RockIt Careers

The Power of Positive Thinking

Have you ever thought about why some people are extremely successful while others struggle? If you don’t mind, do a little experiment with me and we’ll answer this question together.

Go through all your the friends you know well on social media or just contacts on your phone and with a paper and pen, write down only the names of people you know to be gifted or talented in some way.

I’m guessing it’s not a really long list, so the next step is easy. Go through those names and mark everyone who you would consider successful. That is, they are doing what they always wanted to do at a high level, are earning much more than average, are having amazing experiences you wish you could have, etc.

On to the third step. Go back through your larger list and count how many people you know who didn’t make the first “talent” cut. Then do the same thing as before and count how many in that group of people have an equally impressive level of success.

How many did you mark? Was it half of them? A third? A single person?

What did you discover? If you’re like me, you realized that not everyone you know who has some sort of amazing talent, ends up successful. In fact, I’d say the majority have a pretty average life. Then there are quite a few “unexceptional” people who end up being more successful than you’d predict based on their level of talent.

This leads to more questions. Why wasn’t everyone with all the talent successful? Likewise, why are there people with much less natural talent who do much better than you’d expect? To understand this, you have to investigate the successful people and what is different about them than everyone else.

Obviously, talent alone doesn’t propel one person further than another. It helps, but it isn’t enough. If you look deeper into a successful person’s life, you’ll find a few characteristics in every single example. They have grit. They are determined. They persevere. They don’t give up. They work hard.

But most of all, they are positive thinkers.

What is Positive Thinking?

If you’ve ever seen the movie “Field of Dreams,” you probably remember the whisper that Kevin Costner’s character, Ray Kinsella, kept hearing over and over, “If you build it, they will come.” At first, Ray was resistant. He didn’t know what he was supposed to build or why. Yet, the whisper kept saying it. Eventually, it drove Ray to search for what he was supposed to build. What he learned wasn’t exactly normal. He was supposed to build a baseball diamond in his field. That sounded bizarre, but the whisper wouldn’t leave him alone. So he convinced his wife and young daughter to help. While he and his family were being mocked by his neighbors, Ray kept hearing the whisper and kept building until it was completed. His thoughts, whether they were his own or they were from the metaphysical world, propelled him into action and to keep going in spite of what others thought of him. That’s basically what positive thinking is.

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No, positive thinkers don’t literally have voices in their heads. However, they understand how thoughts and actions are closely related. So, to spur action, they work at creating positive thoughts through self-talk, affirmations, aspirational thinking, being grateful, and envisioning themselves in a successful future.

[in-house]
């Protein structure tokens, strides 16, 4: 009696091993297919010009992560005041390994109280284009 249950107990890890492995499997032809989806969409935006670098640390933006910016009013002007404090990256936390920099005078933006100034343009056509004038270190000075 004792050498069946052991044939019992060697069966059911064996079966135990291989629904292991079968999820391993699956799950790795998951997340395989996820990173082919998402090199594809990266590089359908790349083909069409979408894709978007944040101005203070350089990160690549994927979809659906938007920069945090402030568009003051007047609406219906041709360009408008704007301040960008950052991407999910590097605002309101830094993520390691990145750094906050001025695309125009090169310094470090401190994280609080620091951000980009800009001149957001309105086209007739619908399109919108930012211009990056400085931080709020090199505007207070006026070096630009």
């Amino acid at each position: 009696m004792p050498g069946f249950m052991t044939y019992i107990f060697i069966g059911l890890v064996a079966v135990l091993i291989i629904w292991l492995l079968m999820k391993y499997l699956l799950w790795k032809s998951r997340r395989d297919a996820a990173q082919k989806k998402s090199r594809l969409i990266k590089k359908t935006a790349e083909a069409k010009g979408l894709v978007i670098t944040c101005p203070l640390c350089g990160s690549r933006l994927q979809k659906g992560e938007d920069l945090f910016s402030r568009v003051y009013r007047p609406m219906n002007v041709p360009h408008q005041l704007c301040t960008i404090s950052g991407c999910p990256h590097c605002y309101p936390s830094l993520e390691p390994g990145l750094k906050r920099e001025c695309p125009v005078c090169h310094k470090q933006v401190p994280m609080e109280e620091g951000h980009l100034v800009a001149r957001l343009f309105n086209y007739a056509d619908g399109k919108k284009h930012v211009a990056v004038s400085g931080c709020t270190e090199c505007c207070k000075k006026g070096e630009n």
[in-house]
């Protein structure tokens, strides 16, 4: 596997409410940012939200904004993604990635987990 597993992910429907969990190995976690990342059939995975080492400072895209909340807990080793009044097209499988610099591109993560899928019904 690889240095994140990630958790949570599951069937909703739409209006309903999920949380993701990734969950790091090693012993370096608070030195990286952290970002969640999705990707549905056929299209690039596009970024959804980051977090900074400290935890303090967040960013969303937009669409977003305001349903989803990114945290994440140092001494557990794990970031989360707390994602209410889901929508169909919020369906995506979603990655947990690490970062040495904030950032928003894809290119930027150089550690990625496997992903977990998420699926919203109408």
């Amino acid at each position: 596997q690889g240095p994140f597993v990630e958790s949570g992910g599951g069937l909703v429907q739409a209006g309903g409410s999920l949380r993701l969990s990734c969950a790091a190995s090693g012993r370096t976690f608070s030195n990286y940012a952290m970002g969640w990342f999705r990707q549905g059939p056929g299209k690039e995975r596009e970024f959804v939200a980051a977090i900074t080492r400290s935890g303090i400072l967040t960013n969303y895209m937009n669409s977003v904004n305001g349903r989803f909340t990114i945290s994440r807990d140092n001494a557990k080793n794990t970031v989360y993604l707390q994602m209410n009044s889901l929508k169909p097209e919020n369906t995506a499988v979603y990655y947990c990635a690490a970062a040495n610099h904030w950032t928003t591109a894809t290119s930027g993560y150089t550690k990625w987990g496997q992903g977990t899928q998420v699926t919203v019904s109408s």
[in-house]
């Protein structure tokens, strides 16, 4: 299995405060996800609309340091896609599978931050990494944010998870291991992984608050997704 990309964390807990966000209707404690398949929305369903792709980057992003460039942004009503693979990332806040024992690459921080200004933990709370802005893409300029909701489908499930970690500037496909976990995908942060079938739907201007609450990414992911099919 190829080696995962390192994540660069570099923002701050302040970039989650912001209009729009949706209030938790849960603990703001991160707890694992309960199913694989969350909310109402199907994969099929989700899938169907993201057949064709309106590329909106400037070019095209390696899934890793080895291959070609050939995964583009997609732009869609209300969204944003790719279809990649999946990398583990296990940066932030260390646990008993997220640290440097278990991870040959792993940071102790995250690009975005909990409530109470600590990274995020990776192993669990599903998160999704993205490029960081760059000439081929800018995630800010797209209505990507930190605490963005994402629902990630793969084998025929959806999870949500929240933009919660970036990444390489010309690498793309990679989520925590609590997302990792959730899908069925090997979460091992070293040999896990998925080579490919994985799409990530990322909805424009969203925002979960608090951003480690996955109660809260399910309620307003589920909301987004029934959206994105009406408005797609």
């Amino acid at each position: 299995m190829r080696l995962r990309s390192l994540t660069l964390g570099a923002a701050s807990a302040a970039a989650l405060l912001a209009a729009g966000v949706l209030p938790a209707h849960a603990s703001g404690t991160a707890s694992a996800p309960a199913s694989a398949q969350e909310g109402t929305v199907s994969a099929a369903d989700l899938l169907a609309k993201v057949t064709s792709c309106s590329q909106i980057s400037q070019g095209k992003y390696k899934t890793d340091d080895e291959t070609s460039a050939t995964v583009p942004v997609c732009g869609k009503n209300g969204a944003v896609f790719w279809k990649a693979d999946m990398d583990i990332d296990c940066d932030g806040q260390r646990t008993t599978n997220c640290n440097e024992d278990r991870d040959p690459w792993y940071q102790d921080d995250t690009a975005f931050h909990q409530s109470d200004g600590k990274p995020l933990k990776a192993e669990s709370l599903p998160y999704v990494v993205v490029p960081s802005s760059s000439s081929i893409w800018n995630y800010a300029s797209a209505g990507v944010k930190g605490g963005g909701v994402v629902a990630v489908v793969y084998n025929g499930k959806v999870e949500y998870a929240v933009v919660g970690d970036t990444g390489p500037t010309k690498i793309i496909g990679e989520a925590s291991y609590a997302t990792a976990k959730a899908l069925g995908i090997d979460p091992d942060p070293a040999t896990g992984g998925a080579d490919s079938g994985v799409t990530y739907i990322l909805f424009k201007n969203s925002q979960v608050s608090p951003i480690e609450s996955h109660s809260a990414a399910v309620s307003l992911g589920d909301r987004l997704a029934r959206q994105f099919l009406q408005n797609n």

When you are positive thinker, you are creating thoughts that will transform your energy or passion into a reality. The thoughts you build in your mind are the fuel that keeps things going in the right direction, regardless of what others may say. As a positive thinker, you see the world differently. You view the world as one that is abundant in resources and possibilities. Where others say “That’s impossible,” the positive thinker says, “Hold my beer.”

Does It Work?

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Psychologists call this a “self-fulfilling prophecy.” Basically, when people have a prediction about a future result, he or she will do things that directly or indirectly causes the “prophecy” to come true. The layman’s terms for the positive and negative versions of the idea is “psych yourself up” (positive) and “psych yourself out” (negative).

When a person believes something good is going to happen to them, he or she is much more likely to act. In other words, how you view yourself and the world impacts the actions you will or won’t take. So yes, positive thinking works in that it gets you to act and to persevere because of your belief in yourself and the results. The challenge for most of us is to figure out how to hack our mindset and create positive thoughts.

How Can I Become a Positive Thinker?

There are number of things you can do to create more positive daily thoughts.

Morning Mirror Exercise: My business partner, Mitchell, swears by this. When he was a young man, he was a grumbler. Nothing made him happy and he hated his job. Then one day he thought about how this was getting him nowhere. He decided to wake up on the right side of the bed from then on. So every morning he would look into his mirror, smile, and tell himself that he was awesome and was going to have an awesome day. Because of his attitude change, his career changed, too. Suddenly his trajectory went from flat to upwards.

Thirty years later, he’s continuously telling me that everything is awesome. It rubs off and I have a better day as a result of just being around the guy.

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Have a Gratitude Attitude: At the end of your day, keep a journal and write at least one thing you experienced that you are grateful for. What’s interesting about this is that you will start finding yourself during the day, consciously thinking and seeking things that you can include in your journal. Over time, you’ll find more and more things that you are grateful for and experience the world in a more positive fashion.